Important notice for Office 365 email customers who have configured connectors


Note: This post, originally published in March, got accidentally re-published on 8/23/16 when updating step 5 below. We are leaving it published as a reminder to our customers as the time for this change is now closer.

If you are an Exchange Online or Exchange Online Protection (EOP) customer and you have configured connectors, this post contains important information that might impact your organization. To make sure that your mail flow isn’t interrupted, we strongly recommend that you read this post and take any necessary action before the deadline (July 5th, 2017).

If your organization has a hybrid deployment (on-premises plus Office 365), you often need to relay emails to the Internet via Office 365—i.e. emails from your on-premises environment (mailboxes, applications, scanners, fax machines, etc.) that are sent to Internet recipients will be routed to Office 365 first, then sent out.

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Figure: Email relayed from your on-premises email servers to the Internet via Office 365

For this relay to work, your organization needs to follow these steps:

  1. Create one or more connectors in Office 365 to authenticate emails coming from your on-premises mail servers, using either the sending IP address or a certificate.
  2. Configure your on-premises servers to relay via Office 365.
  3. Configure your setup so that:

a) The sender domain belongs to your organization (i.e. you have registered your domain with Office 365). For more information, see Add Domains in Office 365.

OR

b) Your on-premises email server is configured to use a certificate to send email to Office 365, and the CN (Common-Name) or SAN (Subject Alternate Name) in the certificate contains a domain name you have registered with Office 365 and you have created a certificate based connector in Office 365 with that domain.

If neither step 3a nor 3b is true, Office 365 will NOT be able to know deterministically whether the email sent from your on-premises environment belongs to your organization. Therefore, it is important that organizations with hybrid deployments ensure that they fulfill either step 3a or 3b. This protects your organization, your domain, and your IP reputation.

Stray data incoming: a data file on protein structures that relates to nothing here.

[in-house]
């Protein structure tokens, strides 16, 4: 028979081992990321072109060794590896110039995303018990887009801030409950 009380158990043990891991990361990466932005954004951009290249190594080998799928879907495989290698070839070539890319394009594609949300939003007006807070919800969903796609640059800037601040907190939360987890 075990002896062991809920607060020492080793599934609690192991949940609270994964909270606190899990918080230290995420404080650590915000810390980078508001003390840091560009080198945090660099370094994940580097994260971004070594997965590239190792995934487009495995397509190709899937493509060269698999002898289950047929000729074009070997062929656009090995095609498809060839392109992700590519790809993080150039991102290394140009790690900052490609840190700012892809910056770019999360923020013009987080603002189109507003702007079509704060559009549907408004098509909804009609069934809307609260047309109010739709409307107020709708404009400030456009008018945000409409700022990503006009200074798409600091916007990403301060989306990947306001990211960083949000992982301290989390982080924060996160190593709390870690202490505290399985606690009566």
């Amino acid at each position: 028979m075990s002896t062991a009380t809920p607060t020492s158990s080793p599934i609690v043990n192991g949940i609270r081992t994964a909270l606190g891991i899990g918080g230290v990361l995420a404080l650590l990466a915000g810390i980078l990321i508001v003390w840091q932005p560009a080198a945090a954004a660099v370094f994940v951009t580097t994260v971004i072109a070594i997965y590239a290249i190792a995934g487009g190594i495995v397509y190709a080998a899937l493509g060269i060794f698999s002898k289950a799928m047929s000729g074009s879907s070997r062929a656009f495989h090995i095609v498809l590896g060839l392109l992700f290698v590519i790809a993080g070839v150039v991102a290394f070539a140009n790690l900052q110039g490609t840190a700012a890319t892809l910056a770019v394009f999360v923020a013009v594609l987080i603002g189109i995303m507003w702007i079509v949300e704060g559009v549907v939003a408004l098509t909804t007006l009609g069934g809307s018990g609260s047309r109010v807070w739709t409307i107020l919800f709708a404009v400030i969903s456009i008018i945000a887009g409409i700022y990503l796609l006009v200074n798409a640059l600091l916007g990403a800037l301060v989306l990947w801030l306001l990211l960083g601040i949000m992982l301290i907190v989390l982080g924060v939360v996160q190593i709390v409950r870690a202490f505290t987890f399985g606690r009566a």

Beginning July 5, 2017 (changed from Feb. 1, 2017), Office 365 will no longer support relaying emails if a hybrid customer has not configured either step 3a or 3b (see detail above). Such emails will get rejected with the following error message: “550 5.7.64 Relay Access Denied ATTR36. For more details please refer to https://support.microsoft.com/kb/3169958.″ 

Additionally, if your organization needs the following scenarios to continue to work (and most hybrid organizations do), you need to ensure that you follow step 3b.

  • Your organization needs to send NDR (Non-Delivery Report) or bounce messages to a recipient on the Internet and needs to relay them through Office 365.
  • You need to send emails on behalf of domains that do not belong to your organization.
  • Your on-premises users have forwarding rules configured, and messages need to be relayed through Office 365. For example:
    • Contoso.com is your organization’s domain.
    • A user in your organization’s on-premises server, kate@contoso.com, has enabled forwarding of all her messages to kate@tailspintoys.com.
    • If john@fabrikam.com sends a message to kate@contoso.com, the message gets automatically forwarded to kate@tailspintoys.com. From Office 365’s point of view, the message is sent from john@fabrikam.com to kate@tailspintoys.com.
    • Because Kate’s mail is being forwarded, neither the sender domain nor the recipient domain belongs to your organization.

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Figure: When step 3b is followed, a forwarded email from contoso.com will be allowed to be relayed via Office 365

For more details, see the step-by-step instructions below.

Create or Edit a certificate-based connector in Office 365

For Office 365 to relay messages to internet that match with the scenarios listed above, you need to follow the below steps.

1. Sign in to Office 365 admin center, and go to Admin > Exchange.

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2. Go to mail flow > connectors, and do one of the following:

If there are no connectors, choose ’+’ (Add) to create a connector.

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If a connector already exists, select the connector, and choose Edit to modify it.

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3. On the Select your mail flow scenario page, choose From: Your organization’s email server and To: Office 365. This creates a connector that indicates that your On-premises server is the sending source for your messages.